Software fault forces Ford recall
110,000 Explorers need reprogramming
Car giant Ford has instigated a recall of 110,000 Explorer and Mountaineer sport utility vehicles because of a programming glitch in the car's cruise control equipment.
A month ago, Ford denied claims in a UK TV show that cruise control problems had caused a number of Explorers to accelerate suddenly without warning. At the time, the company blamed the problem on floor mats becoming entangled with the throttle pedal.
The Channel 4 programme, broadcast on 15 November, alleged that in 1998, British motorist Chris Merrick had died when his Explorer ran out of control and that a number of US motorists had also fallen victim to runaway Fords.
At the time, Ford said it there was no evidence of engine controls being to blame for 'unintended sudden acceleration' or faults with cruise control systems. It admitted that complaints about the vehicles not slowing as expected had prompted a recall in 1998, when incorrectly fitted floor mats beneath the pedals were replaced.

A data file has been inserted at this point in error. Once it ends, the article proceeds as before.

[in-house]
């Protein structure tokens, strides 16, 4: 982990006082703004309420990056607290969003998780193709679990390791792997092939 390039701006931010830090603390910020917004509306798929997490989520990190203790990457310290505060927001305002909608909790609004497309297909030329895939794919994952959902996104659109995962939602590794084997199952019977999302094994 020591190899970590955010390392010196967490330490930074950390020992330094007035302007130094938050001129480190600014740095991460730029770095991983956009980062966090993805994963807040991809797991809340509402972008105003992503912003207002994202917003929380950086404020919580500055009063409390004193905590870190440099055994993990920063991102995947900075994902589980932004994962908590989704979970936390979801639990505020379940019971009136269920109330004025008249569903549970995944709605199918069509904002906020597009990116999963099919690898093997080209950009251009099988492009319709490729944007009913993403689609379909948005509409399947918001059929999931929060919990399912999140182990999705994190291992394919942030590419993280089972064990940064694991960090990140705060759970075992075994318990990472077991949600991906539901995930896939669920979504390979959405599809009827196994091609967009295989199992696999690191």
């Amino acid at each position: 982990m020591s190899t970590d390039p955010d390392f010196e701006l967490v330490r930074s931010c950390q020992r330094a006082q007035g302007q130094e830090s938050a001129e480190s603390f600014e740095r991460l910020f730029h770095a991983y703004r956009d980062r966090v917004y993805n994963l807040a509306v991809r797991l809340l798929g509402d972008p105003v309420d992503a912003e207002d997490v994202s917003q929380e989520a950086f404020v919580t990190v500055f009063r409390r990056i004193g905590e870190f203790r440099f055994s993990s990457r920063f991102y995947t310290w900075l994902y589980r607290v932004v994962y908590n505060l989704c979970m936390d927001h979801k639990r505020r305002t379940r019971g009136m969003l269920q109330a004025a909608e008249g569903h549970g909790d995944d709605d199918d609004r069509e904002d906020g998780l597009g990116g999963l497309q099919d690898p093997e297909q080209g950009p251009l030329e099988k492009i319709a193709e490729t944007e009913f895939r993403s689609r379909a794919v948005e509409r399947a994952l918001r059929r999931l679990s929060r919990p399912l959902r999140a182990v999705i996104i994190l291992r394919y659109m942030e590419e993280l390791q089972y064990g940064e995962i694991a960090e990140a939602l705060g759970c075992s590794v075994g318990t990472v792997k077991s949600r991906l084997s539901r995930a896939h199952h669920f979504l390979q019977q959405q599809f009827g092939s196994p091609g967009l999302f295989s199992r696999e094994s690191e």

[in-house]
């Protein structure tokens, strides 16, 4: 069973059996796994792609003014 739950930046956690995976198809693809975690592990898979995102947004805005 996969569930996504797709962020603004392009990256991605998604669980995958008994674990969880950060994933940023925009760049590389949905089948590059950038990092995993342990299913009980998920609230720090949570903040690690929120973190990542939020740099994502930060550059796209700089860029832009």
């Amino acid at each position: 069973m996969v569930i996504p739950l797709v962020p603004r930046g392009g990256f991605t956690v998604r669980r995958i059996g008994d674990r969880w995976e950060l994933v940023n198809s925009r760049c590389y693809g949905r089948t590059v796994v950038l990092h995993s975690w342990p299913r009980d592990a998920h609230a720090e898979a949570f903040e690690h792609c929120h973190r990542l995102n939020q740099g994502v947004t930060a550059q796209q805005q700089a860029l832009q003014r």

Today, Mike Vaughn, a spokesman for Ford in Detroit, told The Register that the programming of a chip in the powertrain control module was suspect. "In this case, it is the way it was programmed, not the way it was designed or manufactured," he said. "The fix is simply to reflash or reprogram it at the dealer."
The Explorer was also involved in a number of fatal accidents caused by the failure of Firestone tyres, which are also subject to a recall. The cruise control was intended to limit the vehicle's top speed to 100mph, the Firestone tyres being rated safe up to 106mph. The software fault could have allowed this maximum speed to be exceeded.
Vaughn added that Ford was not aware of any crashes, tyre-related or otherwise, that had been caused by the defective software. ®
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